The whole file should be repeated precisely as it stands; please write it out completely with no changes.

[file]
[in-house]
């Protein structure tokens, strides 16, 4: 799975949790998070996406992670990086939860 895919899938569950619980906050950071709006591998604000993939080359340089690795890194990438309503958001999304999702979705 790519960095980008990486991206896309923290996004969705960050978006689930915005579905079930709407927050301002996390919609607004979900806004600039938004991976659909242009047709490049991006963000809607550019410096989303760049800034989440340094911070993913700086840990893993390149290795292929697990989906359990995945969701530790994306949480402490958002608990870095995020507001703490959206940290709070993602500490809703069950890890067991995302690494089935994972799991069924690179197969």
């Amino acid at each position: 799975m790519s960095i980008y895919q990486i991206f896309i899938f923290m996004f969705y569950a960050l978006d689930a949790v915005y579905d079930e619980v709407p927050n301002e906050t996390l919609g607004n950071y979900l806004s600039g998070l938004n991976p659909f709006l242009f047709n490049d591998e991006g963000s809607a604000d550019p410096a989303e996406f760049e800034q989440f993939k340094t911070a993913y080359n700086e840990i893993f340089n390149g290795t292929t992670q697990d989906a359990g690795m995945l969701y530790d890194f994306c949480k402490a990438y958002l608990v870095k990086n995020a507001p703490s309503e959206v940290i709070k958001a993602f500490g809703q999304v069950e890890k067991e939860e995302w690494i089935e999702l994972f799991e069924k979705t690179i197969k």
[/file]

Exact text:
[in-house]
């Protein structure tokens, strides 16, 4: 799975949790998070996406992670990086939860 895919899938569950619980906050950071709006591998604000993939080359340089690795890194990438309503958001999304999702979705 790519960095980008990486991206896309923290996004969705960050978006689930915005579905079930709407927050301002996390919609607004979900806004600039938004991976659909242009047709490049991006963000809607550019410096989303760049800034989440340094911070993913700086840990893993390149290795292929697990989906359990995945969701530790994306949480402490958002608990870095995020507001703490959206940290709070993602500490809703069950890890067991995302690494089935994972799991069924690179197969």
């Amino acid at each position: 799975m790519s960095i980008y895919q990486i991206f896309i899938f923290m996004f969705y569950a960050l978006d689930a949790v915005y579905d079930e619980v709407p927050n301002e906050t996390l919609g607004n950071y979900l806004s600039g998070l938004n991976p659909f709006l242009f047709n490049d591998e991006g963000s809607a604000d550019p410096a989303e996406f760049e800034q989440f993939k340094t911070a993913y080359n700086e840990i893993f340089n390149g290795t292929t992670q697990d989906a359990g690795m995945l969701y530790d890194f994306c949480k402490a990438y958002l608990v870095k990086n995020a507001p703490s309503e959206v940290i709070k958001a993602f500490g809703q999304v069950e890890k067991e939860e995302w690494i089935e999702l994972f799991e069924k979705t690179i197969k």